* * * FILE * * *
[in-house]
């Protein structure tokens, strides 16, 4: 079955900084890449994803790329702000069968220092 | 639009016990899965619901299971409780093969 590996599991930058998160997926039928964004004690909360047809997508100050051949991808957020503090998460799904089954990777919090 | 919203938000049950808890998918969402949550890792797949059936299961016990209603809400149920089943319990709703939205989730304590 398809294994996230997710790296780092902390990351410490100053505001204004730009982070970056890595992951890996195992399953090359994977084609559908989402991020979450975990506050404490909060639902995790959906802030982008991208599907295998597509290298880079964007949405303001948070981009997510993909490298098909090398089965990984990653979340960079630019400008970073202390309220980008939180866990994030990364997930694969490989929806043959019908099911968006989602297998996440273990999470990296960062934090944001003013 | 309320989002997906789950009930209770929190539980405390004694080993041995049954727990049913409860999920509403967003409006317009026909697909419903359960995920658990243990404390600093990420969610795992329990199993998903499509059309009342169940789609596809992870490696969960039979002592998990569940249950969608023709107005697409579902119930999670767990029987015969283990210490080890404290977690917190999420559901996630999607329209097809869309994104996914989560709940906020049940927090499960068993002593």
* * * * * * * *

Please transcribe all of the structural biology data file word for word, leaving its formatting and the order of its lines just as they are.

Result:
[in-house]
């Protein structure tokens, strides 16, 4: 079955900084890449994803790329702000069968220092 | 639009016990899965619901299971409780093969 590996599991930058998160997926039928964004004690909360047809997508100050051949991808957020503090998460799904089954990777919090 | 919203938000049950808890998918969402949550890792797949059936299961016990209603809400149920089943319990709703939205989730304590 398809294994996230997710790296780092902390990351410490100053505001204004730009982070970056890595992951890996195992399953090359994977084609559908989402991020979450975990506050404490909060639902995790959906802030982008991208599907295998597509290298880079964007949405303001948070981009997510993909490298098909090398089965990984990653979340960079630019400008970073202390309220980008939180866990994030990364997930694969490989929806043959019908099911968006989602297998996440273990999470990296960062934090944001003013 | 309320989002997906789950009930209770929190539980405390004694080993041995049954727990049913409860999920509403967003409006317009026909697909419903359960995920658990243990404390600093990420969610795992329990199993998903499509059309009342169940789609596809992870490696969960039979002592998990569940249950969608023709107005697409579902119930999670767990029987015969283990210490080890404290977690917190999420559901996630999607329209097809869309994104996914989560709940906020049940927090499960068993002593």